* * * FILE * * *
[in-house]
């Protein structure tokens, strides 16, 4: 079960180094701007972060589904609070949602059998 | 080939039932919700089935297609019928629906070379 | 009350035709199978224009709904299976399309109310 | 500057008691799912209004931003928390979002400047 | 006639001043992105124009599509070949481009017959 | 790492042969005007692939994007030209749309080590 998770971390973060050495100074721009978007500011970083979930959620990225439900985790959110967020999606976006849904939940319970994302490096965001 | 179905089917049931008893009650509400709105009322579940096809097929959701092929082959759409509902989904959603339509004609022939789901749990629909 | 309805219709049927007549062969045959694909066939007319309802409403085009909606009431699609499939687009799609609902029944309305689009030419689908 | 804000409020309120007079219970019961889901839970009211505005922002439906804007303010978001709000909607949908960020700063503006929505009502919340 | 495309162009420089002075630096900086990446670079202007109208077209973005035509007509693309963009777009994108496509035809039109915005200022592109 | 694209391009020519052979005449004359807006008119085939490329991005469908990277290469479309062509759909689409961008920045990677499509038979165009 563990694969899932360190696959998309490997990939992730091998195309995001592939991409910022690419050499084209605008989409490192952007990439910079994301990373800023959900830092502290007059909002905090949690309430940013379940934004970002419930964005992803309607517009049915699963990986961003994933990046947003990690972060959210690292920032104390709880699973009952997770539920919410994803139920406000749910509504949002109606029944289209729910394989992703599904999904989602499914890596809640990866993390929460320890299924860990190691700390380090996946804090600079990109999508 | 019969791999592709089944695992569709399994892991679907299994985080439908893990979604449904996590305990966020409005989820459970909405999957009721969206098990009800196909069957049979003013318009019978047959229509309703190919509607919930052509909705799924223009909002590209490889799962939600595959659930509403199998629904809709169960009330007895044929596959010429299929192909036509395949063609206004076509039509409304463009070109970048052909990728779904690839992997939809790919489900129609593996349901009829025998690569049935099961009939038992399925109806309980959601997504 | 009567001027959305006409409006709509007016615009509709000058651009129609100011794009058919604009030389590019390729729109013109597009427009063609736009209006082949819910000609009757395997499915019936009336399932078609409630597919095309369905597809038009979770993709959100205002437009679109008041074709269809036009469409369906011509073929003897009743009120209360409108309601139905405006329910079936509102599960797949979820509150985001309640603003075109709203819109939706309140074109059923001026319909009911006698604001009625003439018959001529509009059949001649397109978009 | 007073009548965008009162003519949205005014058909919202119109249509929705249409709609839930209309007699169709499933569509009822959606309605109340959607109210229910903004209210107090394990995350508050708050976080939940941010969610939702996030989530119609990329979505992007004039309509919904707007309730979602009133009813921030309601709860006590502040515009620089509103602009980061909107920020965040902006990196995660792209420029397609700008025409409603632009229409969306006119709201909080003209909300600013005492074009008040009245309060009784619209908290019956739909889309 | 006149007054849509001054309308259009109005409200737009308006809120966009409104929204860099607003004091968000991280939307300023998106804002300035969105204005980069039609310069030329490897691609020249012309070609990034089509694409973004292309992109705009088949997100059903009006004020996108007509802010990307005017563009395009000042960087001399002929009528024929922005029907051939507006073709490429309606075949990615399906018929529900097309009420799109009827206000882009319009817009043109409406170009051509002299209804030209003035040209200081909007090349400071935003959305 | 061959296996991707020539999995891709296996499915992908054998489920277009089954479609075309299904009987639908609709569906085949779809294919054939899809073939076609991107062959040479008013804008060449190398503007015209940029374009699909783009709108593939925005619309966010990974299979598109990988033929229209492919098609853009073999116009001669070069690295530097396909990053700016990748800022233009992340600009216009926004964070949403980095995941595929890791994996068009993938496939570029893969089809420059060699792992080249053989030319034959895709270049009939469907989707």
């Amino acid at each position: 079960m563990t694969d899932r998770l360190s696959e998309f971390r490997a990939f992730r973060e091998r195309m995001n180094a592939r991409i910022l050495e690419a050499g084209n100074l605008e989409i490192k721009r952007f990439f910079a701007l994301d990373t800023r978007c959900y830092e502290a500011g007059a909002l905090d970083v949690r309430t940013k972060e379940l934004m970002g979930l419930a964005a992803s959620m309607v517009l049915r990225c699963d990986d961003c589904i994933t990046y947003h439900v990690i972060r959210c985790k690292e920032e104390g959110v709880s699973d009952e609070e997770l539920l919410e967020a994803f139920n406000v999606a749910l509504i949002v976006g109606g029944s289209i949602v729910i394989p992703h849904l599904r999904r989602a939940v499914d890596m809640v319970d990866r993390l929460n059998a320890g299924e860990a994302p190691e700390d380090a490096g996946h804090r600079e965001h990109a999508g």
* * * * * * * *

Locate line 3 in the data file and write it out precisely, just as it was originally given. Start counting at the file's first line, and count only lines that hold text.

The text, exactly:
């Amino acid at each position: 079960m563990t694969d899932r998770l360190s696959e998309f971390r490997a990939f992730r973060e091998r195309m995001n180094a592939r991409i910022l050495e690419a050499g084209n100074l605008e989409i490192k721009r952007f990439f910079a701007l994301d990373t800023r978007c959900y830092e502290a500011g007059a909002l905090d970083v949690r309430t940013k972060e379940l934004m970002g979930l419930a964005a992803s959620m309607v517009l049915r990225c699963d990986d961003c589904i994933t990046y947003h439900v990690i972060r959210c985790k690292e920032e104390g959110v709880s699973d009952e609070e997770l539920l919410e967020a994803f139920n406000v999606a749910l509504i949002v976006g109606g029944s289209i949602v729910i394989p992703h849904l599904r999904r989602a939940v499914d890596m809640v319970d990866r993390l929460n059998a320890g299924e860990a994302p190691e700390d380090a490096g996946h804090r600079e965001h990109a999508g």